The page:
Q. Should terrorists who commit murder be executed? A question for the rabbi

February 11, 2015 by Rabbi Raymond Apple
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Rabbi Apple served for 32 years as the chief minister of the Great Synagogue, Sydney, Australia’s oldest and most prestigious congregation. He was Australia’s highest profile rabbi and held many public roles. He is now retired and lives in Jerusalem…and answers questions.


Q. Should terrorists who commit murder be executed?

Rabbi Raymond Apple

Rabbi Raymond Apple

A. Written and conventional legal systems all agree that murder is wrong. Human life, without distinction as to creed, colour or ethnicity, is sacred and must be preserved. Even the person who carries out a killing has the right to live, though the court must still inflict a severe punishment.

The Mishnah states that a court that puts a person to death even once in seven years is bloodthirsty. Another view says that this applies even if the court puts a person to death once in seventy years. Two sages said, “Had we been on the court no-one would ever have been put to death”. But this view was not left unchallenged; another sage said, “If so, the court would have increased the number of murderers”.

In the end, the Jewish legal system surrounded the death penalty with so many procedural rules that it was virtually suspended, though the guilty party was still subject to harsh punishment of another kind. The law recognised, however, that in an emergency situation the death penalty could still function, both as a warning to the criminal and as a deterrent to others, so that “all the people shall hear and fear”.

If, as seems to be the case today, society – especially the enemies of Israel – cannot condemn murderers (unless it is one of their own who gets murdered), the Biblical law applies. It is a tragedy that this has to be said, and we hope and pray that the time will come when “all the people(s) shall hear and fear”, that there will be love and respect for everyone, that all can “dwell under their vine and fig tree with none to make them afraid”.


Q. I always thought women lit the Shabbat candles for positive reasons – because the candles bring light and joy to the home, and it is the woman who is regarded as the bringer of light and joy. But someone told me that it is to make up for Eve’s transgression that the candles are lit by women. How can this be?

A. Women have had the mitzvah of kindling the Sabbath lights for at least 1900 years: Mishnah Shabbat 2:6 threatens serious consequences if a woman neglects the practice.

In the G’mara (Shabbat 32a), Rashi quotes a Midrash which says that Eve’s sin caused death to enter the world and thus “put out the light of the world”, since King Solomon said, “The soul of man is the light of the Lord” (Prov. 20:27; cf. Gen. 2:7). The Jewish woman who lights Shabbat candles is thus said to be making up for Eve’s sin.

But the more positive view is that it is the woman who usually contributes the emotional and spiritual flavour to the home and says (or implies), in the words of one of the meditations often used on Friday evening, “May the holy and beautiful influence of the Sabbath ever abide with us… As I kindle these Sabbath lights as signs of joy and devotion so may Thy light be kindled within us”.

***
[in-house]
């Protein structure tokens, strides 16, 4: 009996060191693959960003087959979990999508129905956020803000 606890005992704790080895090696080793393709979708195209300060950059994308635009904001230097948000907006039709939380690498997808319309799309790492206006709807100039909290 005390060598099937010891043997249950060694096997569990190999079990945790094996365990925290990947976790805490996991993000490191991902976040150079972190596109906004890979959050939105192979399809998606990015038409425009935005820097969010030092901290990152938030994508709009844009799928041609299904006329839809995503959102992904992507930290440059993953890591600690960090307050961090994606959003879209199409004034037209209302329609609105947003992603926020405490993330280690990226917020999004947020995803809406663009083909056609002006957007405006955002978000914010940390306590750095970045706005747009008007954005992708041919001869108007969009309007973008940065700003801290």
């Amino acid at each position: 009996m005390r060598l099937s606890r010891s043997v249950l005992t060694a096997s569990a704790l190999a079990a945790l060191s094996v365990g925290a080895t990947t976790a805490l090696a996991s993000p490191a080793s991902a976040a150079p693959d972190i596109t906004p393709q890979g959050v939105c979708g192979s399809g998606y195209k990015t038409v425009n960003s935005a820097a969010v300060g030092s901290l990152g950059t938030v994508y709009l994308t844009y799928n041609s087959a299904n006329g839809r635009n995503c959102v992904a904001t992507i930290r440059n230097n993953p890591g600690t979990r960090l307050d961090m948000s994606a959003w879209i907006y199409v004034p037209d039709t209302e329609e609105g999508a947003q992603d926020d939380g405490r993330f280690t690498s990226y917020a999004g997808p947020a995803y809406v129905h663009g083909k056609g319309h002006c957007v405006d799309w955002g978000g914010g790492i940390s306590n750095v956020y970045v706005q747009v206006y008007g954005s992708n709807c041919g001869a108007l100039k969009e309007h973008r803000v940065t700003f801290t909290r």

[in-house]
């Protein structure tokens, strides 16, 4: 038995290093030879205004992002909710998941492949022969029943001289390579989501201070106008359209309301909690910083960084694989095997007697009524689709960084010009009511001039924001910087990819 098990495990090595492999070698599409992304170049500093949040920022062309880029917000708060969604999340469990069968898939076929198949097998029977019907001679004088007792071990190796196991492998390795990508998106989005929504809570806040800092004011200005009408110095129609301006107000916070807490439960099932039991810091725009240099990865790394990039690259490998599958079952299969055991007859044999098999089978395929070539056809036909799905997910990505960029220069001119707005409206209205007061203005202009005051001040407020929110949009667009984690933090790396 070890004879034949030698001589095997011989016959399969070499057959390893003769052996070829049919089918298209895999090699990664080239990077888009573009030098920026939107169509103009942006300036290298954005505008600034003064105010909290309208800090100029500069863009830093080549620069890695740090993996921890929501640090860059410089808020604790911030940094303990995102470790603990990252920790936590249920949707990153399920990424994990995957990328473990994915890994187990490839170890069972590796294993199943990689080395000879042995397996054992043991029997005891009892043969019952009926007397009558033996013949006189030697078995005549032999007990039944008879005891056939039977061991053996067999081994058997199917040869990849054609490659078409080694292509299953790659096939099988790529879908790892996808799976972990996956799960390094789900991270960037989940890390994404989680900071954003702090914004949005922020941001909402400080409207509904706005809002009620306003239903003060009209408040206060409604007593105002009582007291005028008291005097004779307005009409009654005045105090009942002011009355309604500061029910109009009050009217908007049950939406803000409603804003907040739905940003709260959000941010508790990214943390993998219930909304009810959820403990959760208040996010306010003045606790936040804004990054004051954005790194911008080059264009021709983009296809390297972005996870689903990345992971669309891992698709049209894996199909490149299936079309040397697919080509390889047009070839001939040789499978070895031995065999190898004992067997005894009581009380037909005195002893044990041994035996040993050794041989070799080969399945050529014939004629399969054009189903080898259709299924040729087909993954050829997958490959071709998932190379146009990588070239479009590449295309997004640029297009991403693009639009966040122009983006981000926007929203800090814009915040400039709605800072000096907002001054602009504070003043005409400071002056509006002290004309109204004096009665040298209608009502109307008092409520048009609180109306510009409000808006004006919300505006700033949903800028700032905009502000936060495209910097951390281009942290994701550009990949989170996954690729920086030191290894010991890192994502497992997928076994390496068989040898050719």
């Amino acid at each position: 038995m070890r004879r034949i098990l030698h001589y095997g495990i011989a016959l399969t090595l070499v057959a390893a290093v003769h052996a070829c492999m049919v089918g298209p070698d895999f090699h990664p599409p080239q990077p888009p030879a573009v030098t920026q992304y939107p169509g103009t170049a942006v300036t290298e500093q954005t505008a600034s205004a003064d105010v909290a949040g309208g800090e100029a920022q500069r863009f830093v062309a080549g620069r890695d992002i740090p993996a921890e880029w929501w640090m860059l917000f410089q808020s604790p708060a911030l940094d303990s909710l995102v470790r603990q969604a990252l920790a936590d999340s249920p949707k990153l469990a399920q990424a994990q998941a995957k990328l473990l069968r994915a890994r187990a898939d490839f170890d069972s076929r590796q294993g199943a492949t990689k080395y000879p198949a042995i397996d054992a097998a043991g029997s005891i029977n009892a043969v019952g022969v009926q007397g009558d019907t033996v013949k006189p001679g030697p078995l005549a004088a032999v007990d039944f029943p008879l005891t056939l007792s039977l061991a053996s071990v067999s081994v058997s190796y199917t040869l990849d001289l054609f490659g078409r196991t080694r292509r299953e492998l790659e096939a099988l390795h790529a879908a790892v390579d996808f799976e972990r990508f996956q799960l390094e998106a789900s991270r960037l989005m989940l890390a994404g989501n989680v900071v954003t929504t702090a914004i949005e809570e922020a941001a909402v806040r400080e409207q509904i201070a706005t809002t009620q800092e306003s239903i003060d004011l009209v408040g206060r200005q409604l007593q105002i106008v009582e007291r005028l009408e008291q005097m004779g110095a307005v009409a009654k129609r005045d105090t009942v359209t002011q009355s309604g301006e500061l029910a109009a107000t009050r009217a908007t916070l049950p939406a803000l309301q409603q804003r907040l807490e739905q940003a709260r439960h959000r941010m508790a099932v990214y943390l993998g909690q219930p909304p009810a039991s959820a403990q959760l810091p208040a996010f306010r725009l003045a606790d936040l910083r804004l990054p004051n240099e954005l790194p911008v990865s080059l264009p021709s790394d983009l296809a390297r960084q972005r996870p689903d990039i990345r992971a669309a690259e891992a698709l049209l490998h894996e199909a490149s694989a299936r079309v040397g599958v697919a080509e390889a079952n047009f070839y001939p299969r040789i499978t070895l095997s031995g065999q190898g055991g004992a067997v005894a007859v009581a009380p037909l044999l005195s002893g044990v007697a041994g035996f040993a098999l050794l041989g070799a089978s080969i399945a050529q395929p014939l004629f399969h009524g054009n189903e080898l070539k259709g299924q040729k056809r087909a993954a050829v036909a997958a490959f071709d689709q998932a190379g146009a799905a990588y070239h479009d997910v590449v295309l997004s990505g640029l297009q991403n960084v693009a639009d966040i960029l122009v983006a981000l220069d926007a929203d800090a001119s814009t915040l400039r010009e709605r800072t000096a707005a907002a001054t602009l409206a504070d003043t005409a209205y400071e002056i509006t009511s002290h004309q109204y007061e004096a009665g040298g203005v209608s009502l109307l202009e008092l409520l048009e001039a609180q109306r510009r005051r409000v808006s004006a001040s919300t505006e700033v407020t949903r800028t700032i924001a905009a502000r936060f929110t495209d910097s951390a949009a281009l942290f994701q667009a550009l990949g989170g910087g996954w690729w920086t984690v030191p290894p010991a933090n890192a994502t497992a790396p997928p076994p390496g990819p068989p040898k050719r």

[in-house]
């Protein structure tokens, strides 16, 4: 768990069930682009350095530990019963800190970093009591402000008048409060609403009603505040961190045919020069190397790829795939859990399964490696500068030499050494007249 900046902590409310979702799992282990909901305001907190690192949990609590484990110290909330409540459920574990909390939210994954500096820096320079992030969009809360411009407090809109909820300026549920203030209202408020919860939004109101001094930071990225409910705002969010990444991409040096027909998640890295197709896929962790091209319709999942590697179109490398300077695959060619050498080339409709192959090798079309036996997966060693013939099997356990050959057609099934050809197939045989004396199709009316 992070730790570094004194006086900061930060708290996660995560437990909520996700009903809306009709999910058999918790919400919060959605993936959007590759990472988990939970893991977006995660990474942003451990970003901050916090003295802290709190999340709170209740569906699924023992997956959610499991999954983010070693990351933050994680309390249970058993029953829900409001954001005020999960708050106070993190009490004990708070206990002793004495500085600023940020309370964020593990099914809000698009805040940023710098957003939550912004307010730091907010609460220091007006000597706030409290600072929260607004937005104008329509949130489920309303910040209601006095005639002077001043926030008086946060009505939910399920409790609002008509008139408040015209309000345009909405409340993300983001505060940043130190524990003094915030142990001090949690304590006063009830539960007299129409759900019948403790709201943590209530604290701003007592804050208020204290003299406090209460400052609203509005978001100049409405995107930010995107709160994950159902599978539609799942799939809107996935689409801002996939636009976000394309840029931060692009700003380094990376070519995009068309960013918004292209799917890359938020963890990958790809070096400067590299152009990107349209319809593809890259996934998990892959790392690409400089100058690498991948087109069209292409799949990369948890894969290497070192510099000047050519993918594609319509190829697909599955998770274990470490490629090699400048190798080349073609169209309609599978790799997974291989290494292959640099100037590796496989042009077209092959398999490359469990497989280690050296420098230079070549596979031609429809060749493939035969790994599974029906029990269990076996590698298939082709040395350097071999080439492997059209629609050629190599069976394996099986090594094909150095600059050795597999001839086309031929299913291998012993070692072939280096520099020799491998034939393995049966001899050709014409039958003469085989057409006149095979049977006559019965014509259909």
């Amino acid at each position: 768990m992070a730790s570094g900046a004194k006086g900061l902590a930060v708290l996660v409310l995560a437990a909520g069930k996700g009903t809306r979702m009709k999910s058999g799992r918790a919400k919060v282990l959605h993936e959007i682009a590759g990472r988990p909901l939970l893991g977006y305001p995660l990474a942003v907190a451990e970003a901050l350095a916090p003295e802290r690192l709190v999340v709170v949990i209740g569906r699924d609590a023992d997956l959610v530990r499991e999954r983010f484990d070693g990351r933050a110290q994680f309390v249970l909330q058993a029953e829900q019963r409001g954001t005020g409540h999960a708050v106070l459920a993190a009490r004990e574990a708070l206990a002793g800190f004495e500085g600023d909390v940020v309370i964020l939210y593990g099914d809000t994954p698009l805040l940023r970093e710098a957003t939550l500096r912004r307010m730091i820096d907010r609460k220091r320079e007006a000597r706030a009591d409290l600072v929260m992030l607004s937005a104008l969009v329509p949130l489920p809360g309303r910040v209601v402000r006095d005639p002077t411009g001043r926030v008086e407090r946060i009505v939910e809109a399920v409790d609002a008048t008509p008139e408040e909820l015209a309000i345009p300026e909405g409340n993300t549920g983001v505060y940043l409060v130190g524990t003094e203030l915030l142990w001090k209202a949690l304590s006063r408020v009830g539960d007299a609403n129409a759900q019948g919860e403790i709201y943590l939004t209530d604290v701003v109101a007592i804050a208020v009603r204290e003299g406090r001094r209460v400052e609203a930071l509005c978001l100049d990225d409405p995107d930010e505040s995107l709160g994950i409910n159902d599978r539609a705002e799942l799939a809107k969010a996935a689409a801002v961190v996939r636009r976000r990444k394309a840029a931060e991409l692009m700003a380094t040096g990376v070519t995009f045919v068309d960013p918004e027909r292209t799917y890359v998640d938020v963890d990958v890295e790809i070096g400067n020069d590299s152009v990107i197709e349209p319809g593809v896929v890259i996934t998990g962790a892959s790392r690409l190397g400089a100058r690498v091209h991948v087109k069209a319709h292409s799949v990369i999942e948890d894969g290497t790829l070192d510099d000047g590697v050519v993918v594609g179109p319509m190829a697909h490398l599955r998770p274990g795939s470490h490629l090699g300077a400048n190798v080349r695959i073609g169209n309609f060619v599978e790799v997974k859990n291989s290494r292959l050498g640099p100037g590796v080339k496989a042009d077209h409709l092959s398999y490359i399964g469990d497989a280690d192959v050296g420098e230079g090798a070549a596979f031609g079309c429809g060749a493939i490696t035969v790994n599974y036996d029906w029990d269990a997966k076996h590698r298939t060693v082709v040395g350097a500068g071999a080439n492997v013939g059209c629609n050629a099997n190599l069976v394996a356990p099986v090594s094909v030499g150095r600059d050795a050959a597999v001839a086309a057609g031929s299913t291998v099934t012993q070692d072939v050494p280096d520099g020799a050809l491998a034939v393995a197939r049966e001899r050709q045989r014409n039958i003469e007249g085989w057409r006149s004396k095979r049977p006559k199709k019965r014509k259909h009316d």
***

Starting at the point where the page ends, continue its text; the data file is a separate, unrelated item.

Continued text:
Q. Do we really have to give 10% of our income to charity?

A. Wealth is a privilege given by God and an opportunity to do something for the community. The Torah says, “If there be among you a poor man, one of your brothers, in any of your gates… you shall not harden your heart or withdraw your hand from your poor brother” (Deut. 15:4-8).

The priorities are set out in the Sifre to this passage: “‘A poor person’ – the one most needy takes precedence. ‘In any of your gates’ – the poor of your city take precedence over the poor of another city.” In other words, help should go to the most urgent cases; charity should start (but not finish) with your own community.

How should the funds be given? Preferably anonymously; the Temple had a “lishkat chasha’im”, a “chamber of the silent”, where someone in need could go quietly and take what they needed without donor or recipient being aware of each other’s identity. Maimonides, in his Eight Degrees of Charity (Hilchot Mat’not Aniyim 10:7-14), adds that even better than giving in time of need is to create the conditions for people to become self-reliant.

How much should be given? As much as you can afford, but not so much as to impoverish yourself and render you in turn dependent upon others. The best way is to give one-fifth; less than one-tenth is ungenerous. Whatever is given it should be willingly and cheerfully, and if you encourage others to give also, the spiritual reward is all the greater (Shulchan Aruch, Yoreh De’ah 247-259).

It is said in the Talmud, “Every charity and deed of kindness makes peace and intercedes between Israel and their Father in Heaven” (Bava Batra 10a). Charity also makes peace between the poor man and his Father in Heaven, because the poor man may be annoyed with God by reason of his lot.

Maimonides teaches in his Eight Rungs of Charity that the greatest tz’dakah is to see that a person never reaches the point of needing help.

Charity, from a root which means “love”, is a loving, respectful, tolerant attitude to every other human being. Charity is an approach, not just an action. And if you want God’s blessing, first you must be a blessing to God’s other creatures.

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